Nevertheless, the shopper was polite and efficient and offered good alternative suggestions.

Included in our order was a variety of products designed to test the limits of the product range on offer, the delivery process, and Woolworths’ promise of “stay-cold delivery”.

Aside from a few predictable staples, we ordered a full potted basil plant, some plant food to keep it satiated, a samosa from the hot deli counter (entirely for temperature control purposes), and an ice lolly from the frozen section. Aside from two flavour variations, resolved with the conversation, all other item were in stock.

Quite how the shopper was going to keep a fragile ice lolly frozen in Cape Town midsummer heat, with 45 minutes still to go before the delivery slot, was intriguing – but all was revealed when the driver arrived unannounced by the app some 20 minutes before the agreed delivery time. Fortunately for the frozen lolly, we were able to take delivery outside of the agreed upon time.

The ice lolly made it, but the basil was a disappointment

The products arrived in two plastic bags (which Woolworths says it will soon replace with paper), one with room-temperature items, and one packed in a soft cooler box, which Woolworths calls an innovative “flexible cold-chain carrier bag”, and that you don’t get to keep.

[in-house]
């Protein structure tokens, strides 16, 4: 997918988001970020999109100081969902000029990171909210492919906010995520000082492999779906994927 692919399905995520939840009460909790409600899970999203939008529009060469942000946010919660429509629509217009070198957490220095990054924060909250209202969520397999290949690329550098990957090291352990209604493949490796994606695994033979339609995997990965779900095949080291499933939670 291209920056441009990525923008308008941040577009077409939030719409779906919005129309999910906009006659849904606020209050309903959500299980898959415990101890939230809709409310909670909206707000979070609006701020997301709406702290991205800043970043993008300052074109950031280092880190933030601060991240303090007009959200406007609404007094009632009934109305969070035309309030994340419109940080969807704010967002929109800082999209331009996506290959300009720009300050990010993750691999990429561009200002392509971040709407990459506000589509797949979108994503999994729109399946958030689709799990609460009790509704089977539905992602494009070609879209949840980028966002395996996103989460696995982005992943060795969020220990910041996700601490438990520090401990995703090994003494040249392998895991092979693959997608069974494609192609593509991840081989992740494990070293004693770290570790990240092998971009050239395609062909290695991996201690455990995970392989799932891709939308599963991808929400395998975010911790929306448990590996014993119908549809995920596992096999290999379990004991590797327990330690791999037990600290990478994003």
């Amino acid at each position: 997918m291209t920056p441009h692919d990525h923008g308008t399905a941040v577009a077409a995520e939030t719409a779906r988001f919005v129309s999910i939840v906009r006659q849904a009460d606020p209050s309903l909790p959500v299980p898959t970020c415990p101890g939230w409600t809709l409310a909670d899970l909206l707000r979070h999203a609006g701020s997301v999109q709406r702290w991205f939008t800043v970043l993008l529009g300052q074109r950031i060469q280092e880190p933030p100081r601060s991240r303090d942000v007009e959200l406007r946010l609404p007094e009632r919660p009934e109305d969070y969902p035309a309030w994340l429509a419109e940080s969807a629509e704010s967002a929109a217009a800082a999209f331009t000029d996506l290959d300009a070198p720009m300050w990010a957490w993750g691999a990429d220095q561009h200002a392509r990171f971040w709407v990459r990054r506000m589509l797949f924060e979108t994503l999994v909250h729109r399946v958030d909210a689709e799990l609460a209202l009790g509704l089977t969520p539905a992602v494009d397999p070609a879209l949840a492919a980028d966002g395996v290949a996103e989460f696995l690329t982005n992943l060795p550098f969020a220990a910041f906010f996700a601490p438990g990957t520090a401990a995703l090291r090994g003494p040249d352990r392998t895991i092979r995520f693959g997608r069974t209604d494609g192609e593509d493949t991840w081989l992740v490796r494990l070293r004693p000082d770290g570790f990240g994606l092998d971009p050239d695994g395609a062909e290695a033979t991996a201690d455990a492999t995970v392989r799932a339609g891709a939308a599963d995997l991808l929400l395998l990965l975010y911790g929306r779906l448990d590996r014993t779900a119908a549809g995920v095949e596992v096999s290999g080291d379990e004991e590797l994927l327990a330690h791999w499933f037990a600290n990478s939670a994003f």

Dash’s innovated cold-chain cooler box

Calling the cooler bag a “game-changer” and “first of its kind for a retailer offering same-day delivery in South Africa” might be a slight overstatement – but when we unpacked our goods 30 minutes after the shopper had placed them in the cooler box, the temperamental ice lollies were still pleasantly frozen solid.

Other cold items were also at a suitable temperature, while the samosa was no longer the lukewarm item we’d have expected from a deli counter, and instead had equalised with the warm summer conditions experienced in the back of a scooter.


The ice lollies (still frozen), and the samossa.


The intact but disappointing basil plant


Aside from a container of fresh thyme arriving entirely inedible – a consequence, maybe, of not being able to judge and personally pick the freshest stock to our own standards – the remainder of the items arrived in good shape. The basil plant, though wilted and a bit insipid, arrived right side up, and with soil still in place.

In all, the Dash process was relatively seamless, and although we were underwhelmed by still having to fight for a delivery slot, confused by the sudden early arrival of the order, and disappointed by the quality of two fresh produce items, we were impressed with the cold storage and sheer range of stock available on the app.

Dash will, however, take some time to reach the level of comfort and seamlessness of Sixty60.

To be fair, Checkers has been tinkering on its app for over a year, and once Dash has ironed out the kinks, the staunch Woolies loyalists are likely to forget the initial annoyance, especially when they realise they can have a sushi plater and a large bag of Chuckles dropped directly on their doorsteps.

Until that stage, however, we’ll be happy to continue using the competition.